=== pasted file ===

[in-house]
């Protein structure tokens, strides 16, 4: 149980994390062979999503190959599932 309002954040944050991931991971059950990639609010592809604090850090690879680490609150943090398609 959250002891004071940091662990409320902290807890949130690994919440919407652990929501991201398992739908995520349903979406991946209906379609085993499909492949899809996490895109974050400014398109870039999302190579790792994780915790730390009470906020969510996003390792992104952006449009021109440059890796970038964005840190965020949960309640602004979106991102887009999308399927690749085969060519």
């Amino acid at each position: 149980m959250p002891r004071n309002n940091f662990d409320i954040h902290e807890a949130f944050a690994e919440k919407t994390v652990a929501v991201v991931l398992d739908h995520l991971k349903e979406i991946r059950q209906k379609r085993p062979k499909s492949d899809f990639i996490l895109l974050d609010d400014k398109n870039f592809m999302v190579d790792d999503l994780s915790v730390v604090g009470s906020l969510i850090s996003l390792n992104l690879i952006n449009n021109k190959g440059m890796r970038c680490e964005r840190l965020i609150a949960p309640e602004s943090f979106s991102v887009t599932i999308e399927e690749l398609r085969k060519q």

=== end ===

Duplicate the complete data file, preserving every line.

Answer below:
[in-house]
């Protein structure tokens, strides 16, 4: 149980994390062979999503190959599932 309002954040944050991931991971059950990639609010592809604090850090690879680490609150943090398609 959250002891004071940091662990409320902290807890949130690994919440919407652990929501991201398992739908995520349903979406991946209906379609085993499909492949899809996490895109974050400014398109870039999302190579790792994780915790730390009470906020969510996003390792992104952006449009021109440059890796970038964005840190965020949960309640602004979106991102887009999308399927690749085969060519």
């Amino acid at each position: 149980m959250p002891r004071n309002n940091f662990d409320i954040h902290e807890a949130f944050a690994e919440k919407t994390v652990a929501v991201v991931l398992d739908h995520l991971k349903e979406i991946r059950q209906k379609r085993p062979k499909s492949d899809f990639i996490l895109l974050d609010d400014k398109n870039f592809m999302v190579d790792d999503l994780s915790v730390v604090g009470s906020l969510i850090s996003l390792n992104l690879i952006n449009n021109k190959g440059m890796r970038c680490e964005r840190l965020i609150a949960p309640e602004s943090f979106s991102v887009t599932i999308e399927e690749l398609r085969k060519q």